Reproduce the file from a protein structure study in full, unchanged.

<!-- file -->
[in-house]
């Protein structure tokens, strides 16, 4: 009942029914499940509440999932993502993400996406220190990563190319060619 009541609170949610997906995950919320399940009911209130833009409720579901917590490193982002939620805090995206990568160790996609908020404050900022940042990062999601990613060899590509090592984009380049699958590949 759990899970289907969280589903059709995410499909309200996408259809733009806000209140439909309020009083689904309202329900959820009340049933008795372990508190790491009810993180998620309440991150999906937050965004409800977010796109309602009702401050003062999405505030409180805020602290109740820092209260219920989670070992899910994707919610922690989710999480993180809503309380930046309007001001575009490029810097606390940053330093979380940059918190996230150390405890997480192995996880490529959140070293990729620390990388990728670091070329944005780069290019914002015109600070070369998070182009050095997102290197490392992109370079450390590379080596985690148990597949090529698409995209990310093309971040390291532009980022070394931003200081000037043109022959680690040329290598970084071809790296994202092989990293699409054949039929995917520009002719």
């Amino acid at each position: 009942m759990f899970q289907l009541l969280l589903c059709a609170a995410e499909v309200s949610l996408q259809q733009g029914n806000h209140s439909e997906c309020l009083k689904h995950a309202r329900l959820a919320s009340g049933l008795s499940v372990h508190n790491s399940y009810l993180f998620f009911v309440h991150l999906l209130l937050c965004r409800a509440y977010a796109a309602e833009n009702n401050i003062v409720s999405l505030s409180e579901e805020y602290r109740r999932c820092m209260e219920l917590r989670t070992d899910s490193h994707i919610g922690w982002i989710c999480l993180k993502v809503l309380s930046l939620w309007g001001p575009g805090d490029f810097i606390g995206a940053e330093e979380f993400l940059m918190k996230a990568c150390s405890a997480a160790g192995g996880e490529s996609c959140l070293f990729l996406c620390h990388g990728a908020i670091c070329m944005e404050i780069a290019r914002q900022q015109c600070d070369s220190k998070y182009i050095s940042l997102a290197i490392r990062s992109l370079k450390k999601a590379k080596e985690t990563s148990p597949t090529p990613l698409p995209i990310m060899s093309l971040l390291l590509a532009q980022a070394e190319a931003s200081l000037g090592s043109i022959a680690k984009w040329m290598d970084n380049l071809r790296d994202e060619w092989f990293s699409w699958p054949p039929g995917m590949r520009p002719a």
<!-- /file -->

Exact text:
[in-house]
């Protein structure tokens, strides 16, 4: 009942029914499940509440999932993502993400996406220190990563190319060619 009541609170949610997906995950919320399940009911209130833009409720579901917590490193982002939620805090995206990568160790996609908020404050900022940042990062999601990613060899590509090592984009380049699958590949 759990899970289907969280589903059709995410499909309200996408259809733009806000209140439909309020009083689904309202329900959820009340049933008795372990508190790491009810993180998620309440991150999906937050965004409800977010796109309602009702401050003062999405505030409180805020602290109740820092209260219920989670070992899910994707919610922690989710999480993180809503309380930046309007001001575009490029810097606390940053330093979380940059918190996230150390405890997480192995996880490529959140070293990729620390990388990728670091070329944005780069290019914002015109600070070369998070182009050095997102290197490392992109370079450390590379080596985690148990597949090529698409995209990310093309971040390291532009980022070394931003200081000037043109022959680690040329290598970084071809790296994202092989990293699409054949039929995917520009002719």
């Amino acid at each position: 009942m759990f899970q289907l009541l969280l589903c059709a609170a995410e499909v309200s949610l996408q259809q733009g029914n806000h209140s439909e997906c309020l009083k689904h995950a309202r329900l959820a919320s009340g049933l008795s499940v372990h508190n790491s399940y009810l993180f998620f009911v309440h991150l999906l209130l937050c965004r409800a509440y977010a796109a309602e833009n009702n401050i003062v409720s999405l505030s409180e579901e805020y602290r109740r999932c820092m209260e219920l917590r989670t070992d899910s490193h994707i919610g922690w982002i989710c999480l993180k993502v809503l309380s930046l939620w309007g001001p575009g805090d490029f810097i606390g995206a940053e330093e979380f993400l940059m918190k996230a990568c150390s405890a997480a160790g192995g996880e490529s996609c959140l070293f990729l996406c620390h990388g990728a908020i670091c070329m944005e404050i780069a290019r914002q900022q015109c600070d070369s220190k998070y182009i050095s940042l997102a290197i490392r990062s992109l370079k450390k999601a590379k080596e985690t990563s148990p597949t090529p990613l698409p995209i990310m060899s093309l971040l390291l590509a532009q980022a070394e190319a931003s200081l000037g090592s043109i022959a680690k984009w040329m290598d970084n380049l071809r790296d994202e060619w092989f990293s699409w699958p054949p039929g995917m590949r520009p002719a």